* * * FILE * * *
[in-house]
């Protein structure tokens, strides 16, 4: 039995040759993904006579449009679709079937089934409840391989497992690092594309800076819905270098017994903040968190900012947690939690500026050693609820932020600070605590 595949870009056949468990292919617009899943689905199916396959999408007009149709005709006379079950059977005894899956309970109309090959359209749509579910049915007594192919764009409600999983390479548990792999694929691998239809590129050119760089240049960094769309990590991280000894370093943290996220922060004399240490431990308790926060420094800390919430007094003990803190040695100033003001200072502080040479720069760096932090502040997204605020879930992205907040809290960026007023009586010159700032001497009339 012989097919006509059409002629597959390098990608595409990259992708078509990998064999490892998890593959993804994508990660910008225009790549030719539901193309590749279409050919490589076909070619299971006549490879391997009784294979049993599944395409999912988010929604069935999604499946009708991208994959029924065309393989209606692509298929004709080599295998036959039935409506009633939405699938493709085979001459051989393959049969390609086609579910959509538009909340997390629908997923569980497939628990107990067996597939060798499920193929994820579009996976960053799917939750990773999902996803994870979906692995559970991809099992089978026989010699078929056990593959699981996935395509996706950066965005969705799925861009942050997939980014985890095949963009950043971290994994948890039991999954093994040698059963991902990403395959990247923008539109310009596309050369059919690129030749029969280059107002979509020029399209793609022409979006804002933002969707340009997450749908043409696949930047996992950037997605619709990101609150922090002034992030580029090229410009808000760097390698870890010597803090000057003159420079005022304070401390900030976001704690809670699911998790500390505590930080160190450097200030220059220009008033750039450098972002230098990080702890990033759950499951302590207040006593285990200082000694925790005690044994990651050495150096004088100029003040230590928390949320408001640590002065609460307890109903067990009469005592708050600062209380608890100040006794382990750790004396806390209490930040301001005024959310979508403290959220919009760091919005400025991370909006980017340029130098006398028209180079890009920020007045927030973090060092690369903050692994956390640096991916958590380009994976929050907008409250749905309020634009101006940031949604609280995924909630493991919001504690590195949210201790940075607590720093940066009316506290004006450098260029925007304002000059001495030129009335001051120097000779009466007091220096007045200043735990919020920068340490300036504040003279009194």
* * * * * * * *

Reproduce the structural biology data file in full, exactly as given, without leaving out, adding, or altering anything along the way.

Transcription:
[in-house]
């Protein structure tokens, strides 16, 4: 039995040759993904006579449009679709079937089934409840391989497992690092594309800076819905270098017994903040968190900012947690939690500026050693609820932020600070605590 595949870009056949468990292919617009899943689905199916396959999408007009149709005709006379079950059977005894899956309970109309090959359209749509579910049915007594192919764009409600999983390479548990792999694929691998239809590129050119760089240049960094769309990590991280000894370093943290996220922060004399240490431990308790926060420094800390919430007094003990803190040695100033003001200072502080040479720069760096932090502040997204605020879930992205907040809290960026007023009586010159700032001497009339 012989097919006509059409002629597959390098990608595409990259992708078509990998064999490892998890593959993804994508990660910008225009790549030719539901193309590749279409050919490589076909070619299971006549490879391997009784294979049993599944395409999912988010929604069935999604499946009708991208994959029924065309393989209606692509298929004709080599295998036959039935409506009633939405699938493709085979001459051989393959049969390609086609579910959509538009909340997390629908997923569980497939628990107990067996597939060798499920193929994820579009996976960053799917939750990773999902996803994870979906692995559970991809099992089978026989010699078929056990593959699981996935395509996706950066965005969705799925861009942050997939980014985890095949963009950043971290994994948890039991999954093994040698059963991902990403395959990247923008539109310009596309050369059919690129030749029969280059107002979509020029399209793609022409979006804002933002969707340009997450749908043409696949930047996992950037997605619709990101609150922090002034992030580029090229410009808000760097390698870890010597803090000057003159420079005022304070401390900030976001704690809670699911998790500390505590930080160190450097200030220059220009008033750039450098972002230098990080702890990033759950499951302590207040006593285990200082000694925790005690044994990651050495150096004088100029003040230590928390949320408001640590002065609460307890109903067990009469005592708050600062209380608890100040006794382990750790004396806390209490930040301001005024959310979508403290959220919009760091919005400025991370909006980017340029130098006398028209180079890009920020007045927030973090060092690369903050692994956390640096991916958590380009994976929050907008409250749905309020634009101006940031949604609280995924909630493991919001504690590195949210201790940075607590720093940066009316506290004006450098260029925007304002000059001495030129009335001051120097000779009466007091220096007045200043735990919020920068340490300036504040003279009194």